The North and South American Forum for Social Criticism brings philosophers from all the Americas together to explore issues and topics in Continental Philosophy. Its purpose is to promote the vitality of this tradition and its ways of thinking in the face of rapidly changing democracies and the need for global dialogue and responsibility. The Forum is pluralist and welcomes contributions from all philosophical backgrounds
Monday, July 2, 2012
After Us. Perspectives on Humanism, Posthumanism, and Transhumanism - Conference of the North and South American Forum for Social Criticism
Transhumanism has become an almost
fashionable concern, due to emerging technologies such as genomic medicine or
brain-computer interfaces which allow scientists to influence and alter
processes previously deemed natural.
The most prominent expression of these new
possibilities is Kurzweil’s vision of the “singularity,” the irreversible
fusion of human life and biotechnology. But besides such recent developments,
transhumanism is a concern lying at the heart of many approaches in the field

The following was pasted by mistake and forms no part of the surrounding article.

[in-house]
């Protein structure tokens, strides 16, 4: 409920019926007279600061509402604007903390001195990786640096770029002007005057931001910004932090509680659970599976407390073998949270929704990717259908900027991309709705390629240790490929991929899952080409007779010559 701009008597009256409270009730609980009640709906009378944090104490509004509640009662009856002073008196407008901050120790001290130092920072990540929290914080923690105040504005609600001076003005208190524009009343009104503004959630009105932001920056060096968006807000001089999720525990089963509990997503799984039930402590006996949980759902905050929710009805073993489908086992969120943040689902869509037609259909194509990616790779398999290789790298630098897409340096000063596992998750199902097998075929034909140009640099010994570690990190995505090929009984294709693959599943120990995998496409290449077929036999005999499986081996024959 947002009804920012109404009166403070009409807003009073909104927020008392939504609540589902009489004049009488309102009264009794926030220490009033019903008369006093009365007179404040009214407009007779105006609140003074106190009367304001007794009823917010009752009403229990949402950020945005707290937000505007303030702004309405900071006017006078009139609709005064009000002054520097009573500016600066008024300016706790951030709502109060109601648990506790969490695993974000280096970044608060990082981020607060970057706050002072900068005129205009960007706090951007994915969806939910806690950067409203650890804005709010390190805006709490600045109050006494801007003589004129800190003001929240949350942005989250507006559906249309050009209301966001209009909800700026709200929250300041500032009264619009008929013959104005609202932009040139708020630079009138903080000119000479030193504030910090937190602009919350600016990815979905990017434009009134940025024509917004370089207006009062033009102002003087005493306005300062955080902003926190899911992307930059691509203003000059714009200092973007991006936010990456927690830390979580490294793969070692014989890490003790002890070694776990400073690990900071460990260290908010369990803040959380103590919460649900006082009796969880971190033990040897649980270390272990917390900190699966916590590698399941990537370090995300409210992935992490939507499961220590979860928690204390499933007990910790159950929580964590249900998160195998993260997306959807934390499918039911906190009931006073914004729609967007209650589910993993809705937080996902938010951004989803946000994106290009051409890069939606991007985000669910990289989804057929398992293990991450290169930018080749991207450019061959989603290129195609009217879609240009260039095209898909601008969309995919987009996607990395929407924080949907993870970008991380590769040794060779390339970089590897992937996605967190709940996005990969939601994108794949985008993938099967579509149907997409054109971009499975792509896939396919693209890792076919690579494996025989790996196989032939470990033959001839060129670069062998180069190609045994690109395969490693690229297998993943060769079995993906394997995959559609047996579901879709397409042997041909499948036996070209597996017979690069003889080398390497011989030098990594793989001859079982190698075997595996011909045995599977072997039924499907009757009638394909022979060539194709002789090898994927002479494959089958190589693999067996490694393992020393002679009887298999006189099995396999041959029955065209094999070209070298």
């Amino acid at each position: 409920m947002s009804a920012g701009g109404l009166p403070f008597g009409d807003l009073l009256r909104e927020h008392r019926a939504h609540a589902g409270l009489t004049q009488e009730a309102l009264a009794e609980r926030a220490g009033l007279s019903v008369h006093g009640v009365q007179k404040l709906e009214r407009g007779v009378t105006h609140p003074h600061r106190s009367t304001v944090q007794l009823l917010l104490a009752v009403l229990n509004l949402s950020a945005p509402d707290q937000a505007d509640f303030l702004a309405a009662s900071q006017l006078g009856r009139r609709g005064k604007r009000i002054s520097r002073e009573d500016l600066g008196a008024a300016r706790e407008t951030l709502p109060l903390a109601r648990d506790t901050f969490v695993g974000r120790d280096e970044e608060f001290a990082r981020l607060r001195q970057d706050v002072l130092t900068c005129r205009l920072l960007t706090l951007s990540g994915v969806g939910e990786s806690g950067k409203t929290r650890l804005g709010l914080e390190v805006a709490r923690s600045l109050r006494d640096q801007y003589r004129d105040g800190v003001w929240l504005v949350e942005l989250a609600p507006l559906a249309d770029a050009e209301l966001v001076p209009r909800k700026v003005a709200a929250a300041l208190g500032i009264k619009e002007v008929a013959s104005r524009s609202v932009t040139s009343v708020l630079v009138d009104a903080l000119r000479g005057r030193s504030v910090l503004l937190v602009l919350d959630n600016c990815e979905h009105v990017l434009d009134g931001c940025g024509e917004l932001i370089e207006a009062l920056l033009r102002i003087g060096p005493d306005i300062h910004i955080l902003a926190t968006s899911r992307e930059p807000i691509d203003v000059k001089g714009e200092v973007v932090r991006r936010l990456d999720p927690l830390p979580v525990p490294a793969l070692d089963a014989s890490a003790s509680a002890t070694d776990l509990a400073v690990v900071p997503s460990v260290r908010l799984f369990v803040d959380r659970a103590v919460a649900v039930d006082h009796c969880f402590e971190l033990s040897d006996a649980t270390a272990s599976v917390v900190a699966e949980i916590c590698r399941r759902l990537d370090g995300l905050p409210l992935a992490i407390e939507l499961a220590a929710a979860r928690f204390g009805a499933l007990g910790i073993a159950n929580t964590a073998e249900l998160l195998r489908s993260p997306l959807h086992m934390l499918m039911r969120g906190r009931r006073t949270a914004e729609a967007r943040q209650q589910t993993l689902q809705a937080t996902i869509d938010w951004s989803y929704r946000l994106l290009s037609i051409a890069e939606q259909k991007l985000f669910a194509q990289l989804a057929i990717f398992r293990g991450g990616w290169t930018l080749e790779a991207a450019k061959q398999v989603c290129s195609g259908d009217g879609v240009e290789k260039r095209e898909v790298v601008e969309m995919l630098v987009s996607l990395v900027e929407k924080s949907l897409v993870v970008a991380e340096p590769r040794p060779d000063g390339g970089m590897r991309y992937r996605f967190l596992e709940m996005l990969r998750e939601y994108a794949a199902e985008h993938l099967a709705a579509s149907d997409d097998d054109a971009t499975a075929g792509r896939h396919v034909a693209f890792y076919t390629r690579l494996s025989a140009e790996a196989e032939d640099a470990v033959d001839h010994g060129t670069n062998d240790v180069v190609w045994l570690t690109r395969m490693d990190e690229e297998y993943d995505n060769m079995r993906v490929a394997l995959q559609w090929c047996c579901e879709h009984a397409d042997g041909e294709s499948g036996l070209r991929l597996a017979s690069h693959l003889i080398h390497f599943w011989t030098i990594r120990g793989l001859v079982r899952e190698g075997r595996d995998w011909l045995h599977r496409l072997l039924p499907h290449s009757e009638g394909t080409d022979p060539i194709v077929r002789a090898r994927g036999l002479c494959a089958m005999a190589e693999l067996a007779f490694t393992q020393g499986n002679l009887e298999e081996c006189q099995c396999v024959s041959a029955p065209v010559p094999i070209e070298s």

of Continental Philosophy. On the one hand, Continental Philosophy is the heir
of the humanistic tradition, with its emphasis on historicity and personal
experience. On the other hand, continental philosophers radically question the
nature of what it is to be human, up to the point where humanism appears a vain
presumption of the subject’s dominance over the various forces governing nature
and the life world. Humanism, from this perspective, appears at once
indefensible and worth defending.
In view of this tension how can philosophy
contribute in any meaningful way to the social, political, and cultural
problems raised by the recent attempts to declare human nature obsolete? How
can it develop a strong and positive yet post-metaphysical notion of the human?
These questions concern the very relevance of approaches such as phenomenology,
hermeneutics, critical theory or post-structuralism (not to mention more
traditional ones) by asking for their capacity to engage in a form of social
criticism which would be on a par with the rapid, science-driven
transformations of contemporary society.